The Cirrus SR22 is a single-engine four- or five-seat composite aircraft built from 2001 by Cirrus Aircraft of Duluth, Minnesota. It is a development of the Cirrus SR20, with a larger wing, higher fuel capacity, a more powerful, 310-horsepower engine; the SR22 series has been the world's best-selling general aviation airplane every year since 2003. With 5,194 units delivered from 2001–17, in combination with the SR20, a total of 6,526, it is among the most-produced aircraft of the 21st century, is the single most-produced GA aircraft made from composite material, accounting for over 30% of the entire piston aircraft market; the Cirrus SR22 is equipped with a whole-plane emergency recovery parachute system: the Cirrus Airframe Parachute System. This has contributed to its market success and has given it the name "the plane with the parachute"; the SR22, certified in November 2000, is a more powerful version of the earlier SR20. The SR22 is a low-wing cantilever monoplane of composite construction, featuring fixed tricycle landing gear with a castering nose wheel and steering via differential braking on the main wheels.
It is powered by a nose-mounted 310 hp Continental IO-550-N piston engine. The four-seat cabin is accessed through doors on either side of the fuselage; the SR-series remains the only production airplane in its class to include side stick flight controls that combine aspects of a traditional yoke handle. The Cirrus SR22, like the SR20, is equipped with the Cirrus Airframe Parachute System, which can lower the entire aircraft to the ground gently in an emergency. In 2004, the company introduced the SR22 G2 and in 2007 the SR22 G3. Both were defined by airframe modifications, G2 by fuselage and G3 by modified wing and landing gear. Robert Goyer of Flying magazine wrote in a 2012 review that the Cirrus SR22 "is the most sophisticated single-engine civilian airplane built and by a long shot."In 2013, the manufacturer introduced the SR22 G5. Key changes were an increase in gross weight to a standard five-seat cabin arrangement; the G5 received only minor changes including integrated LED lighting and Beringer brakes.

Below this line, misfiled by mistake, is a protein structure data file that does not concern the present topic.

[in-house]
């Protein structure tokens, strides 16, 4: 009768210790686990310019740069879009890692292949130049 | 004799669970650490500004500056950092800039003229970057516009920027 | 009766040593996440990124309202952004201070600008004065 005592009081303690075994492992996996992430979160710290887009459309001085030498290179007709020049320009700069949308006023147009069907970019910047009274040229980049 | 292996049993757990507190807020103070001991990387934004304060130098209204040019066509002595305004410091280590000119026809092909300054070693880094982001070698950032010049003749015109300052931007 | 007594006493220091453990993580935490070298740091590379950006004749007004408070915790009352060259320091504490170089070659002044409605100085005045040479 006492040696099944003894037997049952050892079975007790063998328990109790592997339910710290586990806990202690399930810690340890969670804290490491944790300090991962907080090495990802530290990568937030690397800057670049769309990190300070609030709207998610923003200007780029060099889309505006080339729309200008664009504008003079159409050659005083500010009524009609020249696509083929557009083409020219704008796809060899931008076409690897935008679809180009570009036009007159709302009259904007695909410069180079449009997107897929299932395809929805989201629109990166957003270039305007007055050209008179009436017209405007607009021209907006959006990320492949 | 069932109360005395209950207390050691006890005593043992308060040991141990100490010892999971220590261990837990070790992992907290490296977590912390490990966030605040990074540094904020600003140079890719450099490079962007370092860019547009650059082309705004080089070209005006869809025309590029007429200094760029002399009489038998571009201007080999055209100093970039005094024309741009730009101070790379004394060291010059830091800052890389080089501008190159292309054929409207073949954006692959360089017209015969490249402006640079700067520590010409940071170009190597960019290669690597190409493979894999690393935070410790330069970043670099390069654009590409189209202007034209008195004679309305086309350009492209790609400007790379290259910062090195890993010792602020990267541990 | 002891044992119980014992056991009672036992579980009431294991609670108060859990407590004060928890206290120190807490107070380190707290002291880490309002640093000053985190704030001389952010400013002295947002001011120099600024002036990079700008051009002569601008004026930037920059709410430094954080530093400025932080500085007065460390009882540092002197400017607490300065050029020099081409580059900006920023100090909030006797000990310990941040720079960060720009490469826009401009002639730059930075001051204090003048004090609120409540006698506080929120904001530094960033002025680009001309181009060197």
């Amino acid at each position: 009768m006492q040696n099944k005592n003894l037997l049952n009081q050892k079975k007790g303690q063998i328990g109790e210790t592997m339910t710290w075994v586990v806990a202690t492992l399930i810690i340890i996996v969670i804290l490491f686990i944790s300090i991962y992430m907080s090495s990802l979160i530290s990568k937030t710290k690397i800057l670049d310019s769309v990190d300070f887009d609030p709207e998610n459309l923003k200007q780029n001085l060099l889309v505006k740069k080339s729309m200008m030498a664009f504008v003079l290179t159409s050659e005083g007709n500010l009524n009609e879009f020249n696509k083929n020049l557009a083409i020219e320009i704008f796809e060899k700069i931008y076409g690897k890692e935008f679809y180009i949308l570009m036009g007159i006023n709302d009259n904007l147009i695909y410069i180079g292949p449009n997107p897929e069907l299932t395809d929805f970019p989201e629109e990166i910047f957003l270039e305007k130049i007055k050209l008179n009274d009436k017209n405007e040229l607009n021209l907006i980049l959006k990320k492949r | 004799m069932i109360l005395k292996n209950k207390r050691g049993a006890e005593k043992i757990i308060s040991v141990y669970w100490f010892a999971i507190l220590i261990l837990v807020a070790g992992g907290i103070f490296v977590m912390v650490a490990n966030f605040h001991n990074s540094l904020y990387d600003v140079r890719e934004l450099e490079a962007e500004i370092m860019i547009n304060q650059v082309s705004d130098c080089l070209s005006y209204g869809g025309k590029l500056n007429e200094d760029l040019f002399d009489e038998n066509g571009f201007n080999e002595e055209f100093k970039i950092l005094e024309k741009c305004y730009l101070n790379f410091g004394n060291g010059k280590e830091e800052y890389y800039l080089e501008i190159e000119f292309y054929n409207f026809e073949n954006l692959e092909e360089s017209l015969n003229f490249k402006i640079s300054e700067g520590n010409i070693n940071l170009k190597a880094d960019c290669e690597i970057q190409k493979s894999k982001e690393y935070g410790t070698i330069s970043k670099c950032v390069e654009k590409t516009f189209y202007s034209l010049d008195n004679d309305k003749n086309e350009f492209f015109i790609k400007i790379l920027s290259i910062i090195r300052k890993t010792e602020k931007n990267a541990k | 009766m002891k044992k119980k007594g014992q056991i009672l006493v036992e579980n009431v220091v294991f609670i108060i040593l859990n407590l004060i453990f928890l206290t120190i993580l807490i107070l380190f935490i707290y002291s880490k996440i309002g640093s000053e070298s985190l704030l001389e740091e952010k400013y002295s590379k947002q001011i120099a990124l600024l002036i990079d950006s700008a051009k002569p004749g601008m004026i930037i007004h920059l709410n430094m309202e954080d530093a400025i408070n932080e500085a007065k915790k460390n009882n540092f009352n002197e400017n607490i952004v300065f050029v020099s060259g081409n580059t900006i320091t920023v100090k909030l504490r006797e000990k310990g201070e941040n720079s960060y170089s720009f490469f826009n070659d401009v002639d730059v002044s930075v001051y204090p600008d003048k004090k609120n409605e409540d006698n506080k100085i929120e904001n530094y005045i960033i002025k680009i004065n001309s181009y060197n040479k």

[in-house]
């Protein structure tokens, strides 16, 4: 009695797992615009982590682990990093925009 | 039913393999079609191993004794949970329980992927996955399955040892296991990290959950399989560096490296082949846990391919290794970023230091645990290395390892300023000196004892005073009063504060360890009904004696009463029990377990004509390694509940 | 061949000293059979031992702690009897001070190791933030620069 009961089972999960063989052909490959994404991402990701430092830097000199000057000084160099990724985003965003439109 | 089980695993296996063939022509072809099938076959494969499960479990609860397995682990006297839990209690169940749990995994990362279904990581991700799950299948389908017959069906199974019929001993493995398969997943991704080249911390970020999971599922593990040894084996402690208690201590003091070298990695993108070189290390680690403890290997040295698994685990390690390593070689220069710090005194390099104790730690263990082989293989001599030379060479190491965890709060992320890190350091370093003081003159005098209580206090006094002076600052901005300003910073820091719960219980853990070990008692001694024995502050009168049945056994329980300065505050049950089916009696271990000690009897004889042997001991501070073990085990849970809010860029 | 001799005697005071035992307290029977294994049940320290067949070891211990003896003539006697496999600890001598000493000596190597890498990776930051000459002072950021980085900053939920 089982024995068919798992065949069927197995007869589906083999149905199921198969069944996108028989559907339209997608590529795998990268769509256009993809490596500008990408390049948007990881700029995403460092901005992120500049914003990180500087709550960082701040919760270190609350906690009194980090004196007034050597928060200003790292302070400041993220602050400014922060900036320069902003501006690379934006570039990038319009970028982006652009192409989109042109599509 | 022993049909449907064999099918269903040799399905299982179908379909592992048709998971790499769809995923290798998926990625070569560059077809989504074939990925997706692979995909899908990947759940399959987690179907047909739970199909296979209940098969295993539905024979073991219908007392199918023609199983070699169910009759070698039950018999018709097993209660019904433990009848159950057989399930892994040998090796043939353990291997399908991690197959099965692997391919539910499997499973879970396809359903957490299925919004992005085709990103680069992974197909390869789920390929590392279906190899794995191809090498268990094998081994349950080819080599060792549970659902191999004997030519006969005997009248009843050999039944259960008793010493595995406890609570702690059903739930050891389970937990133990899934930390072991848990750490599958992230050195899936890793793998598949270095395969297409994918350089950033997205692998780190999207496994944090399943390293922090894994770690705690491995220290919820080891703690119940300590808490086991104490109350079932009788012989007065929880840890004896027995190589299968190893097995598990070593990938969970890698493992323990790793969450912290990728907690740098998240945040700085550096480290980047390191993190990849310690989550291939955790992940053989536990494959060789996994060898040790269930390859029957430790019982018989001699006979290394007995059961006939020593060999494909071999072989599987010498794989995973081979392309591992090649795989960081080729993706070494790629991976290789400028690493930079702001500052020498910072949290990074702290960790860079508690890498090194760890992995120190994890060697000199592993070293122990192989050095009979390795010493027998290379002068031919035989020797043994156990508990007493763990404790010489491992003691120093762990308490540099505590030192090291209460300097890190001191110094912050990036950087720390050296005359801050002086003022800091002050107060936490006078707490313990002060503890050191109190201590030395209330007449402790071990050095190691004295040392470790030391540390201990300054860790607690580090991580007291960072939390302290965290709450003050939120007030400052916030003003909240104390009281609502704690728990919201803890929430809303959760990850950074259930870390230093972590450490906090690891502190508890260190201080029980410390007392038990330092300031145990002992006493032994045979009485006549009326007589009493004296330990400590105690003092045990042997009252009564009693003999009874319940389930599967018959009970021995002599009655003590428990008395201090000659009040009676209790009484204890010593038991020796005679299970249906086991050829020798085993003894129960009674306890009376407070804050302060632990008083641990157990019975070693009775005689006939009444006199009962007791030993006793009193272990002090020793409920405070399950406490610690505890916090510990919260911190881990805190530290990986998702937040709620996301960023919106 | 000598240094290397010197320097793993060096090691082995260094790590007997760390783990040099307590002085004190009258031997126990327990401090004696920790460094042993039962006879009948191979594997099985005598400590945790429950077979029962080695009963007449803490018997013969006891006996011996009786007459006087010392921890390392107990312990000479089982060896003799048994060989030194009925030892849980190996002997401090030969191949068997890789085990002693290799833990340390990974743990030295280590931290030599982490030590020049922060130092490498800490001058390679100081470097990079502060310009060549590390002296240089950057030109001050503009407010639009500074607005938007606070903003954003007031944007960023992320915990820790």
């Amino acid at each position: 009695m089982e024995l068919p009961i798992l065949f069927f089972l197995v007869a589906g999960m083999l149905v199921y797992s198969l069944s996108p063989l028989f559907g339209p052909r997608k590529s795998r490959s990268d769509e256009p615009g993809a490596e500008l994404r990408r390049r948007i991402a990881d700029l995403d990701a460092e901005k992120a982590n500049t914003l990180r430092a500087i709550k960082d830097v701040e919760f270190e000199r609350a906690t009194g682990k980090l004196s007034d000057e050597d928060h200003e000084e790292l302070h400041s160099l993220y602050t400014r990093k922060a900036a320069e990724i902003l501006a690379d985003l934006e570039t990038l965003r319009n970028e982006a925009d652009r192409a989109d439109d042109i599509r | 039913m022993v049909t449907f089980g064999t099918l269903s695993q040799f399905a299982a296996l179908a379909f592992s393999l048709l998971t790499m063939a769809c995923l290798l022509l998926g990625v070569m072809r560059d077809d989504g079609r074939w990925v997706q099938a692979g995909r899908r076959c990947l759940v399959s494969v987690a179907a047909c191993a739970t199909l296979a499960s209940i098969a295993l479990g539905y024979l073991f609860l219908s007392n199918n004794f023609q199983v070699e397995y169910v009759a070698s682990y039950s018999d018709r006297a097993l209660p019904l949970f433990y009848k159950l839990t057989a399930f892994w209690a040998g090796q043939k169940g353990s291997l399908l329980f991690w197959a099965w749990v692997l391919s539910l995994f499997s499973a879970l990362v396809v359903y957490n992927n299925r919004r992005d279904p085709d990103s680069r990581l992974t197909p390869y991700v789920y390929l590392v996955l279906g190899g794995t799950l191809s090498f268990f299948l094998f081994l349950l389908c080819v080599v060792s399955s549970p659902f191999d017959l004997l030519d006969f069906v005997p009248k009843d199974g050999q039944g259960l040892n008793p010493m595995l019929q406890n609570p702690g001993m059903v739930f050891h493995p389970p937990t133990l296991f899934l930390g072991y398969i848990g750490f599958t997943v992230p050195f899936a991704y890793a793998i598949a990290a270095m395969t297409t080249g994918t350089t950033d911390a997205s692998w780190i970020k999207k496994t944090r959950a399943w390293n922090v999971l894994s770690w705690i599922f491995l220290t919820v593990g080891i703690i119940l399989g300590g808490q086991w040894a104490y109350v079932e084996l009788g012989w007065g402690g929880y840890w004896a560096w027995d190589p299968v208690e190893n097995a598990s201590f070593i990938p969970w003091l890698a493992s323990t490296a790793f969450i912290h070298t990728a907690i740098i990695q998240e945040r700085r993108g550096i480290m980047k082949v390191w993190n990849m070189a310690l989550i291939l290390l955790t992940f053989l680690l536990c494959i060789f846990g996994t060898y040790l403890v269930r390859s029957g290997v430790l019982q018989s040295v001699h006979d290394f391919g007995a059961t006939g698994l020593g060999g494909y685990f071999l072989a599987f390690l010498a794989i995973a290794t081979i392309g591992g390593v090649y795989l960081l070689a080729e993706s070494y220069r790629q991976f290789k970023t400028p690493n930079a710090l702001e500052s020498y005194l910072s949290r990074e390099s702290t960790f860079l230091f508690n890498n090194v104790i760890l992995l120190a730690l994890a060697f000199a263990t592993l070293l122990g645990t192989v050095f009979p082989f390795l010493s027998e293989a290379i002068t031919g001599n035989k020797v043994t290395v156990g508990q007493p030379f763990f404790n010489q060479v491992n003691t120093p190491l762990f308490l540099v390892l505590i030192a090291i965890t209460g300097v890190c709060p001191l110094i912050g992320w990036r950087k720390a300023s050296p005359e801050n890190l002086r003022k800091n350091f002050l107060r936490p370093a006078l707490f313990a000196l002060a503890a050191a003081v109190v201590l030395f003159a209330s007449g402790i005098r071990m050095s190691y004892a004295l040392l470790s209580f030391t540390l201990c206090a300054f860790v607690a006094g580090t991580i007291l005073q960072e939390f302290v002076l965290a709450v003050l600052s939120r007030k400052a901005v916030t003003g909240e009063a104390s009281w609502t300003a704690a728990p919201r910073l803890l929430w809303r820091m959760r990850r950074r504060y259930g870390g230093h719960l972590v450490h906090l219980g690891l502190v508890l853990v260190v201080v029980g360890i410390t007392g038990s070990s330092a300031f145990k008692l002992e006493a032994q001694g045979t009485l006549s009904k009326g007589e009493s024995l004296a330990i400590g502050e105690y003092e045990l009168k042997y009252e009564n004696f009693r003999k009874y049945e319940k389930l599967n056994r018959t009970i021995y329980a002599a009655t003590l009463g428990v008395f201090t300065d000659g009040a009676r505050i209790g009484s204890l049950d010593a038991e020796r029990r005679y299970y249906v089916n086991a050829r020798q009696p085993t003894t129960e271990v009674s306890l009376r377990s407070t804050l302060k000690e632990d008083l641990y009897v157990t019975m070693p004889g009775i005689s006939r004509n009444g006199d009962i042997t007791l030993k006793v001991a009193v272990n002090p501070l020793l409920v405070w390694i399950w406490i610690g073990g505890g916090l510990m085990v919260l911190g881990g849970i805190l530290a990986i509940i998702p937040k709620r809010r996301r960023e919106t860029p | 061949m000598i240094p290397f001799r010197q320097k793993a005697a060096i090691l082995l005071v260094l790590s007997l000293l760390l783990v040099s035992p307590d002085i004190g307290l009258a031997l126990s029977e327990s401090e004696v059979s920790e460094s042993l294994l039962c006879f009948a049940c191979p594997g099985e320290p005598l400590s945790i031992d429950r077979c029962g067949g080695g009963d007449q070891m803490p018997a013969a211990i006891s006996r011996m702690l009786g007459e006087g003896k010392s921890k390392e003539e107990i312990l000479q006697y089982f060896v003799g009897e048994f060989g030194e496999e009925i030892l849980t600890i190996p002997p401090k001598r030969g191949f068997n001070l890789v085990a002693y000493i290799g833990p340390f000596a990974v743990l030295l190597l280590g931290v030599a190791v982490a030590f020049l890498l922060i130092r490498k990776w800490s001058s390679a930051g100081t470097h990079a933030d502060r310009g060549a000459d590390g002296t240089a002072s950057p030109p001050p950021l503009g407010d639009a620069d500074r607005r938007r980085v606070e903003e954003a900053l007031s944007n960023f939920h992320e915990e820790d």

In 2014, the SR22 and SR22T had been the best-selling four-to-five-seat fixed-wing aircraft in the world for 12 years in a row. In 2016, Cirrus introduced improvements to the SR Series, including Bluetooth wireless connectivity, a remote keyless entry, convenience lighting system, an easy-access door latch. In 2017, the company introduced the SR22 G6, with several major upgrades to the avionics and new navigation lighting. Cirrus introduced the SR22 Turbo in 2006, with a Tornado Alley turbonormalizing upgrade kit, factory installed under a Supplemental Type Certificate, it included twin intercoolers. The conversion includes a Hartzell three-blade lightweight composite propeller; the weight of the conversion reduces the SR22's useful load. Air conditioning is available with the SR22 Turbo; the turbo version has a certified ceiling of 25,000 feet, a maximum cruise speed of 211 knots, a top speed of 219 knots. In 2010, Cirrus introduced the SR22T; this used a new engine, the Continental TSIO-550K, which produces 315 hp with a 7.5:1 compression ratio and can run on 94 octane fuel.